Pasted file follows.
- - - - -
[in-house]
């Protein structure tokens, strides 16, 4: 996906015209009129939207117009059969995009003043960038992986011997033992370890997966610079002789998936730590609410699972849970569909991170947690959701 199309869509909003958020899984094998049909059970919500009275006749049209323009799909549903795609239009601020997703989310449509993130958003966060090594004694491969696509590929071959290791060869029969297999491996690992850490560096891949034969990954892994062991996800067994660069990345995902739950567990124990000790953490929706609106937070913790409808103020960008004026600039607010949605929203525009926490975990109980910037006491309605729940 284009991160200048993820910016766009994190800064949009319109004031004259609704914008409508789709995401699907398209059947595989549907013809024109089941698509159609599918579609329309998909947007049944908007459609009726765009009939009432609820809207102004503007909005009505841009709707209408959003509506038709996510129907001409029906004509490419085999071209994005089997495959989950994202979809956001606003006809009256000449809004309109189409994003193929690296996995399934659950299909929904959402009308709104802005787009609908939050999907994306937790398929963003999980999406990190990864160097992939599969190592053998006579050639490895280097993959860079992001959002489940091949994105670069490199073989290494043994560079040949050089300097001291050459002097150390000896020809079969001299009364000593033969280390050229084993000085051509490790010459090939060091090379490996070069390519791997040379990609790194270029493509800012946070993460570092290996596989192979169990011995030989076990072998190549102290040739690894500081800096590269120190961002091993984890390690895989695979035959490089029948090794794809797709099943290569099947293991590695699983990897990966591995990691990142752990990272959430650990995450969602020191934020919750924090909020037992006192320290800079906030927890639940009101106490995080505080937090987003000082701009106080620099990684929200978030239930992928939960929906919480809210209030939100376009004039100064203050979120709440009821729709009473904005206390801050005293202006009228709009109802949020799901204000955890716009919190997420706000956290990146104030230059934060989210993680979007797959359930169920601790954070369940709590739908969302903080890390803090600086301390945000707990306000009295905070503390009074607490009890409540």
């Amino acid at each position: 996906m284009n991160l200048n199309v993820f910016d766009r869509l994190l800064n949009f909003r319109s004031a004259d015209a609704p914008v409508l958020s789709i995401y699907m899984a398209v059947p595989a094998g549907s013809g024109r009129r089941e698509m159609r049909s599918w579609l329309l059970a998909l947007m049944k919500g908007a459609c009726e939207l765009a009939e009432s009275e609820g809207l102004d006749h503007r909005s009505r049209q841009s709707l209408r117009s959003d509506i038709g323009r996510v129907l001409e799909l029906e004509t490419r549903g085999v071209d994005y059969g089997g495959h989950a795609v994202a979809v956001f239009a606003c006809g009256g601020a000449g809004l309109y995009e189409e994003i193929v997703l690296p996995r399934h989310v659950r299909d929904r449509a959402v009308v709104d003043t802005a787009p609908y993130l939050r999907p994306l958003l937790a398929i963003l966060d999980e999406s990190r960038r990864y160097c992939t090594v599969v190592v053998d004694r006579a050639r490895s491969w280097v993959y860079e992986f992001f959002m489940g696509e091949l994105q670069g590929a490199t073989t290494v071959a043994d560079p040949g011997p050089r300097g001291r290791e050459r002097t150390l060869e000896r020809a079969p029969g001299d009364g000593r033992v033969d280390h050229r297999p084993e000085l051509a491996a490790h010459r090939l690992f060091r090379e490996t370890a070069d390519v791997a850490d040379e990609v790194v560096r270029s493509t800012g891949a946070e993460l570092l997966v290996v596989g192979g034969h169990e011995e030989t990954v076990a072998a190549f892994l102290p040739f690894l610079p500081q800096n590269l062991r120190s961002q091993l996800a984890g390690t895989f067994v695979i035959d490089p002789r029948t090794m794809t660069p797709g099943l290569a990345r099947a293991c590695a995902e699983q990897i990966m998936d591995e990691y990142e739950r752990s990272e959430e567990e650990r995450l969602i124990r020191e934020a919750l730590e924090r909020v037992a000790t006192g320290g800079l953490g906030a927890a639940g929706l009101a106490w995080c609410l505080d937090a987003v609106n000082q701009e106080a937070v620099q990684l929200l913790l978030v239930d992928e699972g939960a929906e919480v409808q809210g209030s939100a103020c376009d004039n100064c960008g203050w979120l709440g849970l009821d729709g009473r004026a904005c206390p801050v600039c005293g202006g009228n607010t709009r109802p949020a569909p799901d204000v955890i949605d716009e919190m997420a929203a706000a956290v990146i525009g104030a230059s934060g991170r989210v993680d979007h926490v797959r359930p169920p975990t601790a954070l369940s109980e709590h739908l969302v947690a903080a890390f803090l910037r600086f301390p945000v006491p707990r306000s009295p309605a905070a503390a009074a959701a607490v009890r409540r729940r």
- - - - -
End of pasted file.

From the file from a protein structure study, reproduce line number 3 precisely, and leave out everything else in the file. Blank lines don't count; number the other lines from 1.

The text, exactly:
């Amino acid at each position: 996906m284009n991160l200048n199309v993820f910016d766009r869509l994190l800064n949009f909003r319109s004031a004259d015209a609704p914008v409508l958020s789709i995401y699907m899984a398209v059947p595989a094998g549907s013809g024109r009129r089941e698509m159609r049909s599918w579609l329309l059970a998909l947007m049944k919500g908007a459609c009726e939207l765009a009939e009432s009275e609820g809207l102004d006749h503007r909005s009505r049209q841009s709707l209408r117009s959003d509506i038709g323009r996510v129907l001409e799909l029906e004509t490419r549903g085999v071209d994005y059969g089997g495959h989950a795609v994202a979809v956001f239009a606003c006809g009256g601020a000449g809004l309109y995009e189409e994003i193929v997703l690296p996995r399934h989310v659950r299909d929904r449509a959402v009308v709104d003043t802005a787009p609908y993130l939050r999907p994306l958003l937790a398929i963003l966060d999980e999406s990190r960038r990864y160097c992939t090594v599969v190592v053998d004694r006579a050639r490895s491969w280097v993959y860079e992986f992001f959002m489940g696509e091949l994105q670069g590929a490199t073989t290494v071959a043994d560079p040949g011997p050089r300097g001291r290791e050459r002097t150390l060869e000896r020809a079969p029969g001299d009364g000593r033992v033969d280390h050229r297999p084993e000085l051509a491996a490790h010459r090939l690992f060091r090379e490996t370890a070069d390519v791997a850490d040379e990609v790194v560096r270029s493509t800012g891949a946070e993460l570092l997966v290996v596989g192979g034969h169990e011995e030989t990954v076990a072998a190549f892994l102290p040739f690894l610079p500081q800096n590269l062991r120190s961002q091993l996800a984890g390690t895989f067994v695979i035959d490089p002789r029948t090794m794809t660069p797709g099943l290569a990345r099947a293991c590695a995902e699983q990897i990966m998936d591995e990691y990142e739950r752990s990272e959430e567990e650990r995450l969602i124990r020191e934020a919750l730590e924090r909020v037992a000790t006192g320290g800079l953490g906030a927890a639940g929706l009101a106490w995080c609410l505080d937090a987003v609106n000082q701009e106080a937070v620099q990684l929200l913790l978030v239930d992928e699972g939960a929906e919480v409808q809210g209030s939100a103020c376009d004039n100064c960008g203050w979120l709440g849970l009821d729709g009473r004026a904005c206390p801050v600039c005293g202006g009228n607010t709009r109802p949020a569909p799901d204000v955890i949605d716009e919190m997420a929203a706000a956290v990146i525009g104030a230059s934060g991170r989210v993680d979007h926490v797959r359930p169920p975990t601790a954070l369940s109980e709590h739908l969302v947690a903080a890390f803090l910037r600086f301390p945000v006491p707990r306000s009295p309605a905070a503390a009074a959701a607490v009890r409540r729940r």